Community/politics: According to the latest annual report by the Ministry for the Environment, New Zealand's green house gas (GHG) emissions look set to rise 50 per cent by 2040.
The report shows that net emissions will reach 90 million tonnes by 2040. This stands in contrast to the Government's aim of a 50 per cent reduction in 1990 levels by 2050, resulting in 29.9 million tonnes of emissions. This would leave ten years to address a staggering 60 million tonne deficit.
The report shows that New Zealand's total green house gas emissions have increased at an average growth rate of around 1 per cent per annum since 1990. The report showed that emissions are predicted to rise until the late 2020s when forests planted in the 1990s are harvested.
The Government has committed to an emissions target of five per cent below 1990 levels by 2020, and will commit to a stronger goal of between 10 and 20 per cent reductions on 1990 levels if an international agreement on emissions reductions is reached.
OECD calls for an end to fossil fuels
OECD Secretary-General Angel Gurría has called for an end to global emissions caused by fossil fuels by 2050 including an end to exploration subsidies for fossil fuel exploration, such as coal and deep sea oil drilling.
The OECD also signalled that a proper price needs to be placed on carbon emissions in order to create correct market signals for the carbon price.
According to a report from the World Wildlife Fund, some $326 million has been spent in New Zealand subsidising fossil fuels between 2008 and 2013, including tax exemption for oil rigs, tax deductions for petroleum mining, subsidised research and development and acquisition of exploration data.
Mr Gurría said the end goal of zero emissions is achievable with a mix of policies that give strong, consistent carbon pricing signals, reform fossil fuel subsidies, and give consistent support for renewable energy.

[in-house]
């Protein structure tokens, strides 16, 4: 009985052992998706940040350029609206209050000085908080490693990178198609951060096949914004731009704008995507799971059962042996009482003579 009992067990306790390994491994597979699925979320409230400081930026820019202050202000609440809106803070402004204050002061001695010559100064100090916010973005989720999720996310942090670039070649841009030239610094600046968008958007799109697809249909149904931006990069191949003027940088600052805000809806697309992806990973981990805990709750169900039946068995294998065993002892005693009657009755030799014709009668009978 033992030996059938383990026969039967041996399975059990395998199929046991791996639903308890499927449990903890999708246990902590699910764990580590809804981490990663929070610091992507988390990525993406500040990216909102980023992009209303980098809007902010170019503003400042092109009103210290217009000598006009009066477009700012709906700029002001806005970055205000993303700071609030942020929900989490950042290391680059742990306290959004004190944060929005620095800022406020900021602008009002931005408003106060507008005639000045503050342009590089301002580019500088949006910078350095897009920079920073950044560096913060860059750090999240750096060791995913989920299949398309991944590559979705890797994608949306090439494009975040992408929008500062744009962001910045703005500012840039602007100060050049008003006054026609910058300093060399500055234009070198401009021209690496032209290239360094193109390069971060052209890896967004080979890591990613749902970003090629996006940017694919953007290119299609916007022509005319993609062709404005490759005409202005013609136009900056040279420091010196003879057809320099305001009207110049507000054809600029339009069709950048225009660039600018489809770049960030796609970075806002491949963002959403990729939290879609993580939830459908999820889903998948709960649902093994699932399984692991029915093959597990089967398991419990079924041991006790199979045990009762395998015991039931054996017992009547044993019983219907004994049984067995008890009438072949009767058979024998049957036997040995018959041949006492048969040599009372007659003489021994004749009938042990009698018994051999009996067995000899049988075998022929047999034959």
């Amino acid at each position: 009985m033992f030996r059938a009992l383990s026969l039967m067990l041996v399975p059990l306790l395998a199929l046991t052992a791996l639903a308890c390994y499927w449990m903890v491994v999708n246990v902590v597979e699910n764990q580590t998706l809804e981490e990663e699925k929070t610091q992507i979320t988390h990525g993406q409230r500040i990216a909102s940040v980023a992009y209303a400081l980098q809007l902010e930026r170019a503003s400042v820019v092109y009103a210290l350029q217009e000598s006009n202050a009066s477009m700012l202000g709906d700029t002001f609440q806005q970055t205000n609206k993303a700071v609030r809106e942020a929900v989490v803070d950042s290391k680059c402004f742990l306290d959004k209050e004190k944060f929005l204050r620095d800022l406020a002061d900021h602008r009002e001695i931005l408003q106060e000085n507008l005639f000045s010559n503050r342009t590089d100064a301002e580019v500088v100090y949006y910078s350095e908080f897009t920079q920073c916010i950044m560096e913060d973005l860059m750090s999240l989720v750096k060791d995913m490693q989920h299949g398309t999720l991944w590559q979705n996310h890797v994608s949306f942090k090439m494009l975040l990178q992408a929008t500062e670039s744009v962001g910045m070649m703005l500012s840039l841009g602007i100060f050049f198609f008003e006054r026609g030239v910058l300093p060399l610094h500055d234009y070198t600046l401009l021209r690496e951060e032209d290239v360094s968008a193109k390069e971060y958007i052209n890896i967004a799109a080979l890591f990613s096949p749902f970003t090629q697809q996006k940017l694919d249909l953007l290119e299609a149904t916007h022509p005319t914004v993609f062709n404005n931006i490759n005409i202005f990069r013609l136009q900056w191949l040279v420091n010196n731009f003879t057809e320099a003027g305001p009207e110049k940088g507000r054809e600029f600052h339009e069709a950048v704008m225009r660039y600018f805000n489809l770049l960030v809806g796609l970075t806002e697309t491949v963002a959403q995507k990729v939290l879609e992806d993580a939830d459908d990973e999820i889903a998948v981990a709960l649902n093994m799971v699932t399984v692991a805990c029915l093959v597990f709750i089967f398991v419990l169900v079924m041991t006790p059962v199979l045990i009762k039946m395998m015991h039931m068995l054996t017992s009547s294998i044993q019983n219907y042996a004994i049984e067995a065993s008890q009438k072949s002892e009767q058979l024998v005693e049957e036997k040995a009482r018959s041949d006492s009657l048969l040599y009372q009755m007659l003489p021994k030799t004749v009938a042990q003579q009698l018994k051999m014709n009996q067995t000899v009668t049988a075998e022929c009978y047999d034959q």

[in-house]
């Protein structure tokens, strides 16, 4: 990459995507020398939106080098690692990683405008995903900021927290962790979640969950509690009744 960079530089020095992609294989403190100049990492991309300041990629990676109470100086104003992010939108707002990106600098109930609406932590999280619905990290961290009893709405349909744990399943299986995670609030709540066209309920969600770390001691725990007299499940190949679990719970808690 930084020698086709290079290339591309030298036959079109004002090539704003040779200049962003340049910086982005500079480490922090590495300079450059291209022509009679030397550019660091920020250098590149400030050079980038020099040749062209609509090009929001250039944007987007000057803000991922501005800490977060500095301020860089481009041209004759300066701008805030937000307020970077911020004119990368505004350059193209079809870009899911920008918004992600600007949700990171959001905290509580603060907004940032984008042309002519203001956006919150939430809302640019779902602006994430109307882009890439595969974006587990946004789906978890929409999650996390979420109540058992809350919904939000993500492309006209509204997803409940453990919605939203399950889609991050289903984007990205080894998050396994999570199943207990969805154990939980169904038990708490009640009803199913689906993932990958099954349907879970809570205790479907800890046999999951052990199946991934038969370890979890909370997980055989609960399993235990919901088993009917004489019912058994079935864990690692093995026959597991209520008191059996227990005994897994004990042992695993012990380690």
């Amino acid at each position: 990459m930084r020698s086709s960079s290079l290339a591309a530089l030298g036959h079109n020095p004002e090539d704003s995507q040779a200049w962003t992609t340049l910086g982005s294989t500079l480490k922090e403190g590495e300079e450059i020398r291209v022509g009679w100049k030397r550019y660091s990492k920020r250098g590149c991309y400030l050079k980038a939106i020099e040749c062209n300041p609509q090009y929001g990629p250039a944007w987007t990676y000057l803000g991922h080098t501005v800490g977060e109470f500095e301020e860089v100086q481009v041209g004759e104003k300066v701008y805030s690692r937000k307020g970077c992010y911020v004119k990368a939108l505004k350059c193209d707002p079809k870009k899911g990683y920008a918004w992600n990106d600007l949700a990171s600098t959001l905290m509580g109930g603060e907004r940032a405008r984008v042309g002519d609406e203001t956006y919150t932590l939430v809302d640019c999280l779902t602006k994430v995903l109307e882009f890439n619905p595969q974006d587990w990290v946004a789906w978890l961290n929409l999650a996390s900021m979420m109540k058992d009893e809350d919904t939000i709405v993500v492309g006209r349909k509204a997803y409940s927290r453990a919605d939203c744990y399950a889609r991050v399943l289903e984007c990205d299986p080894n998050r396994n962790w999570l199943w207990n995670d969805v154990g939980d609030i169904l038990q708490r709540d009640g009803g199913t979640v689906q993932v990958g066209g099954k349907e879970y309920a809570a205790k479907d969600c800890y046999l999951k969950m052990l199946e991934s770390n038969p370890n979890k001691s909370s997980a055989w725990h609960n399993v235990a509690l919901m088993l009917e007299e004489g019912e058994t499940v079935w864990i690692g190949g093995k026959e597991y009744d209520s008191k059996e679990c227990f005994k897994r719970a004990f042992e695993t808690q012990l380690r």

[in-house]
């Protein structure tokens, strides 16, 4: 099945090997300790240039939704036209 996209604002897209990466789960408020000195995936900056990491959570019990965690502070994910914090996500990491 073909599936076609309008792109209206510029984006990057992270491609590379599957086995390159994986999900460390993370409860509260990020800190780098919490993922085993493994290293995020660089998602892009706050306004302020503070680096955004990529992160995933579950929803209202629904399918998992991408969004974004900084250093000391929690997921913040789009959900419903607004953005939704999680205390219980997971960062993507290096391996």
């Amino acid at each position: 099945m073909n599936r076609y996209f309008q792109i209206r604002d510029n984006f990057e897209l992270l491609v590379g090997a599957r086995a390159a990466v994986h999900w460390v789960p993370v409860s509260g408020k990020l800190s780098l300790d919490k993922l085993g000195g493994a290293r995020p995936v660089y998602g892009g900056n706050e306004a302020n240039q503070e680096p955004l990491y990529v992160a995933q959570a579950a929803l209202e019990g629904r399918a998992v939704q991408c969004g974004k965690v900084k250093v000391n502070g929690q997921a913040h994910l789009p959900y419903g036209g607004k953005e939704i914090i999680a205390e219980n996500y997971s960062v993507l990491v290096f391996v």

What the UN says
According to United Nations Secretary-General Ban Ki-moon, the world is at a "tipping point" and needs to re-evaluate how it produces, distributes and uses energy.
Ban was speaking at the launch of the Sustainable Energy for All- Efficiency Hub at the UN City in Copenhagen, a research hub which will use information from governments, banks, civil society, NGOs and the private sector to promote energy efficiency, renewable energy and energy access.
The Hub is a part of the Sustainable Energy for All initiative which aims to achieve universal access to modern energy services, the doubling of energy efficiency and the doubling of the share of renewable energy globally by 2030.
Our place in the world
Our total emissions amount to 0.14 per cent of world emissions.
We have one of the highest rates of emissions per person, ranking fifth highest amongst wealthy countries in 2010.
New Zealand has a voluntary carbon unit, the NZU, which represents one metric tonne of carbon dioxide or the equivalent of any of the other greenhouse gases. It is currently trading at $3.65 per unit compared with Australia where carbon has a price of $24.15AUD. The New Zealand Government has committed to review the Emissions Trading Scheme in 2015.
Last year New Zealand pulled out of the second commitment period of the Kyoto Protocol which sets non-binding targets from 2013 to 2020.